Fish and Chips: Meart and Silent Barrage, Pioneering Cybernetic Organisms from the SymbioticA Research Group


Session Title:

  • Biosynthetics and Body – Machine Relationships

Presentation Title:

  • Fish and Chips: Meart and Silent Barrage, Pioneering Cybernetic Organisms from the SymbioticA Research Group




  • SymbioticA was originally founded to provide a research space where artists and scientists could engage in debate, where artists could learn and apply techniques of the biological sciences to their work.  In particular, to allow artists and others from the humanities to deal with living material and to interact with biological scientists from a position of strength, equality and mutual understanding.  It was hoped this would lead to creative friction at the interface between the life sciences and the humanities.

    Fish and Chips was a pioneering project of SymbioticA using “wet ware” (functioning neural tissue from fish or rats) to power “hard ware” (a robotic arm designed by Phil Gamblen) involving founder members of SymbioticA.  Programmers, scientists, artists, engineers and philosophers were involved or asked to comment on the work. This and the later developments pioneered by Guy Ben-Ary, Phil Gamblen, and the Steve Potter lab in Atlanta have been widely exhibited Internationally.  As a neuroscientist, and past Scientific Director of SymbioticA I am particularly interested in the role of nervous tissue in these works. The ethics of its use, how it is comprehended by the audience, the difficulties of presenting and curating living tissue, its possible functionality and the implications for the future of the techno-scientific body.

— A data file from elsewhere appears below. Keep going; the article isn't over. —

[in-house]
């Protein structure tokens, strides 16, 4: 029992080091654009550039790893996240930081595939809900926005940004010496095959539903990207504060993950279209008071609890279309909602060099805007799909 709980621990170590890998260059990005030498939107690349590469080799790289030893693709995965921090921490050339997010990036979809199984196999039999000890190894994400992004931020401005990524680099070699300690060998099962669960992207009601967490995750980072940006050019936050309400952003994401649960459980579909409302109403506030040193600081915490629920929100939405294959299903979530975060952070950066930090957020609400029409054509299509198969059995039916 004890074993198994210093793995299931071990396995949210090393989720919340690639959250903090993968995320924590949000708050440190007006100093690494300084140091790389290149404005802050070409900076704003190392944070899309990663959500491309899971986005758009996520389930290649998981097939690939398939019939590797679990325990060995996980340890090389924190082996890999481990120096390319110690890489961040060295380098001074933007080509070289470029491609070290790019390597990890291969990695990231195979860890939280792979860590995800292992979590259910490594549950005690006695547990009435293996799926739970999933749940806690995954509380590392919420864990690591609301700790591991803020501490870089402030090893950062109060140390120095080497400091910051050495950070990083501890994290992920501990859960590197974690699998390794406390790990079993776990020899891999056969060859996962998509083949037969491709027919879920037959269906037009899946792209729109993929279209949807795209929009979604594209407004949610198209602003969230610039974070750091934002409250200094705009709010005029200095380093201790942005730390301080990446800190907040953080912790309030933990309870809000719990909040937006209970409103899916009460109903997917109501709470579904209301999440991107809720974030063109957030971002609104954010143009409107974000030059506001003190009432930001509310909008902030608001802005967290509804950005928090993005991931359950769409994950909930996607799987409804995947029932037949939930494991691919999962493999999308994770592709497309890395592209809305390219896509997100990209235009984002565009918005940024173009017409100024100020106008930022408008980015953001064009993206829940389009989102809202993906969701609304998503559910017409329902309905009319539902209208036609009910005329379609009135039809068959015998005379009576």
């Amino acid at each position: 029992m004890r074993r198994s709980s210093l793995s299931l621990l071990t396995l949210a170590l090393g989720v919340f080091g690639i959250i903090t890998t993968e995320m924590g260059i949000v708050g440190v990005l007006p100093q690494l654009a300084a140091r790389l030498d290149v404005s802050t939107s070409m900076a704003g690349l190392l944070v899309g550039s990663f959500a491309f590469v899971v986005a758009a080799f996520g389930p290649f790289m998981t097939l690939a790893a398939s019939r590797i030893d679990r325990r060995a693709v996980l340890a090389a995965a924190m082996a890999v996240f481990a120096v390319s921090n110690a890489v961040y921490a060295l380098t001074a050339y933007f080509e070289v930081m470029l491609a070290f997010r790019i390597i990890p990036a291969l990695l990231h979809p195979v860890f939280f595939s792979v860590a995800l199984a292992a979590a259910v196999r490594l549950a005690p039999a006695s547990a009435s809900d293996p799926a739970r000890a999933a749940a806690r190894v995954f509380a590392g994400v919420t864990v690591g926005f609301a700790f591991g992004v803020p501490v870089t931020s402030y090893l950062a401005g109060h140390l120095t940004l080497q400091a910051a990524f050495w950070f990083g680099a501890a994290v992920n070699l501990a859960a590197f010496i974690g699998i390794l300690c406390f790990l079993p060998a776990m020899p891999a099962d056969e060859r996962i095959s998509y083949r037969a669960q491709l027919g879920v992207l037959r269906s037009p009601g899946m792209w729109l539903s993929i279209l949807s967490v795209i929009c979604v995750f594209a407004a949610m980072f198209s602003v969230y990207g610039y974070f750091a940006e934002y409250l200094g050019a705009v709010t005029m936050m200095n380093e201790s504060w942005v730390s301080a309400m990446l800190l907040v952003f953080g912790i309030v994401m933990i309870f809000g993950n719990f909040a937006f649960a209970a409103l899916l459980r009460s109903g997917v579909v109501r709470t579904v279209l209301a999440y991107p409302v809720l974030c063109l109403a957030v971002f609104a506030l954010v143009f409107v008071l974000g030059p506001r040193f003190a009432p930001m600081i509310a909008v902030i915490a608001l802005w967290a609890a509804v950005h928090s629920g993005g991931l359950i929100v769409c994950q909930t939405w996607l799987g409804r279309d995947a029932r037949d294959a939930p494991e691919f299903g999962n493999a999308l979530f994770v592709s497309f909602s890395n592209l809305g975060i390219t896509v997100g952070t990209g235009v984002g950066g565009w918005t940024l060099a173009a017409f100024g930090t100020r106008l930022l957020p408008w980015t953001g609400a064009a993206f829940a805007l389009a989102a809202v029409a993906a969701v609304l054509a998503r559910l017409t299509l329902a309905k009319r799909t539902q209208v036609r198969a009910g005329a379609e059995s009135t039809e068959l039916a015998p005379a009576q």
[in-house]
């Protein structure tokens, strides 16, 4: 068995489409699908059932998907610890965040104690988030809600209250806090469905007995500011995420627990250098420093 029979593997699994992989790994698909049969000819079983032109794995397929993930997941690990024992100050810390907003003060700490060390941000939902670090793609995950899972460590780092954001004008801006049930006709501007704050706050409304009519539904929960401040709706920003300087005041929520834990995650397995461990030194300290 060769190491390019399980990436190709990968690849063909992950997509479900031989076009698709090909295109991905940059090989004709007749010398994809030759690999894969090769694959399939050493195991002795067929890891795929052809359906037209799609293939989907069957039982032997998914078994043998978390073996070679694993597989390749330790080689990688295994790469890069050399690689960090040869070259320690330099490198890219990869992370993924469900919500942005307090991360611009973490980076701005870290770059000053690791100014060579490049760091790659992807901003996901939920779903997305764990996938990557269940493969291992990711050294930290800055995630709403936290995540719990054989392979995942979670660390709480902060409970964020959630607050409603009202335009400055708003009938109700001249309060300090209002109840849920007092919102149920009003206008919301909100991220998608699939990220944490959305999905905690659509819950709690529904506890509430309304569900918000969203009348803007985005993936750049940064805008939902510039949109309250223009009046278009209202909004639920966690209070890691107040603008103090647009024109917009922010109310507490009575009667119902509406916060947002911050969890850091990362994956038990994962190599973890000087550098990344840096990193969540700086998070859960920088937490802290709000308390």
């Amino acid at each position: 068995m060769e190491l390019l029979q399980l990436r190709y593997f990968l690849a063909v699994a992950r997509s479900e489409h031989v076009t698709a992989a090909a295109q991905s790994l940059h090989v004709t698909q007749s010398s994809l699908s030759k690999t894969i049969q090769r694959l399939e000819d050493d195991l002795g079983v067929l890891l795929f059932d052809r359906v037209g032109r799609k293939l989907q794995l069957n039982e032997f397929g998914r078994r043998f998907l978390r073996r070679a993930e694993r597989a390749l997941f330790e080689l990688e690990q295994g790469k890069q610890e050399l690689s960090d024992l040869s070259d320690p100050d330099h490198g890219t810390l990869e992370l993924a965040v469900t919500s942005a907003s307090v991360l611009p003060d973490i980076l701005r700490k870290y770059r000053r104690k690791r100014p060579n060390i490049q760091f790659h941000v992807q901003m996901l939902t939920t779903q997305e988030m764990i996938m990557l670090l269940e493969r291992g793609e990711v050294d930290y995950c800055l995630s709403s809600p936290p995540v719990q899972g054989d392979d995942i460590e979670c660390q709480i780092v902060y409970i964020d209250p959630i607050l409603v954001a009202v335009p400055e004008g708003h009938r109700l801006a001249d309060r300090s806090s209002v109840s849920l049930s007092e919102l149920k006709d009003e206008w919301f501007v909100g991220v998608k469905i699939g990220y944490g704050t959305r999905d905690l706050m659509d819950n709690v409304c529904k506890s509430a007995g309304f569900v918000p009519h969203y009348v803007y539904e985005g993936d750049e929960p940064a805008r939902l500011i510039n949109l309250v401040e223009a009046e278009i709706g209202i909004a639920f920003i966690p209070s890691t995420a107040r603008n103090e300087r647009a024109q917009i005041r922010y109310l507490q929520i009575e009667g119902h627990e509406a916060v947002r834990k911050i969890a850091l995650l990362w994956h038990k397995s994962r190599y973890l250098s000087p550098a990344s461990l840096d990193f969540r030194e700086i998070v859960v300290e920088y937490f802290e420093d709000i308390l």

For example, in “Fish and Chips” first exhibited at Ars Electronica, the “brain” was the eye of a goldfish attached to the visual centre of its brain.  The very title was meant to present viewers with an ethical paradox, to eat fish while at the same time worrying about the ethics of its use in a “machine”, however this clash was prevented by the organisers.  Fish were culled in secret.  We debated how much information to provide and kept it to a minimum, however many viewers imbued the system with more creativity than it had.  We debated whether it needed to be “real” – would the audience know given the complexity of the system?  These issues are common to many artworks involving living material.  I will discuss the wider implications of artists working with living material using these art works as exemplars.

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